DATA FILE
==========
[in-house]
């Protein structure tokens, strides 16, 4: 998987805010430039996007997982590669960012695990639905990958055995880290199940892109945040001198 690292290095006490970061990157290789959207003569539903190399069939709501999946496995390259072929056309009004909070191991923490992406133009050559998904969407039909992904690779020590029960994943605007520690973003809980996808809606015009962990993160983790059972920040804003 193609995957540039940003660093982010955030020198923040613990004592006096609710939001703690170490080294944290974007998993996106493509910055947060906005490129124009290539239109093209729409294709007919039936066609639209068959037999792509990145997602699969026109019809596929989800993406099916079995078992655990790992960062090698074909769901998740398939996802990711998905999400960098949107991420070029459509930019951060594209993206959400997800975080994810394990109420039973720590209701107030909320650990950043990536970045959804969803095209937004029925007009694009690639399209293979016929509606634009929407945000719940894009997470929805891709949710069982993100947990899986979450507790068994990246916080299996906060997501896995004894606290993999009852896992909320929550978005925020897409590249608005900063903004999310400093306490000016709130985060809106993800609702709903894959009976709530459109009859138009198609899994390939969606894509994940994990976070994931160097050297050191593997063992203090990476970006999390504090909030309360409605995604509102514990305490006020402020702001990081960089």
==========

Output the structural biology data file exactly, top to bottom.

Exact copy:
[in-house]
């Protein structure tokens, strides 16, 4: 998987805010430039996007997982590669960012695990639905990958055995880290199940892109945040001198 690292290095006490970061990157290789959207003569539903190399069939709501999946496995390259072929056309009004909070191991923490992406133009050559998904969407039909992904690779020590029960994943605007520690973003809980996808809606015009962990993160983790059972920040804003 193609995957540039940003660093982010955030020198923040613990004592006096609710939001703690170490080294944290974007998993996106493509910055947060906005490129124009290539239109093209729409294709007919039936066609639209068959037999792509990145997602699969026109019809596929989800993406099916079995078992655990790992960062090698074909769901998740398939996802990711998905999400960098949107991420070029459509930019951060594209993206959400997800975080994810394990109420039973720590209701107030909320650990950043990536970045959804969803095209937004029925007009694009690639399209293979016929509606634009929407945000719940894009997470929805891709949710069982993100947990899986979450507790068994990246916080299996906060997501896995004894606290993999009852896992909320929550978005925020897409590249608005900063903004999310400093306490000016709130985060809106993800609702709903894959009976709530459109009859138009198609899994390939969606894509994940994990976070994931160097050297050191593997063992203090990476970006999390504090909030309360409605995604509102514990305490006020402020702001990081960089």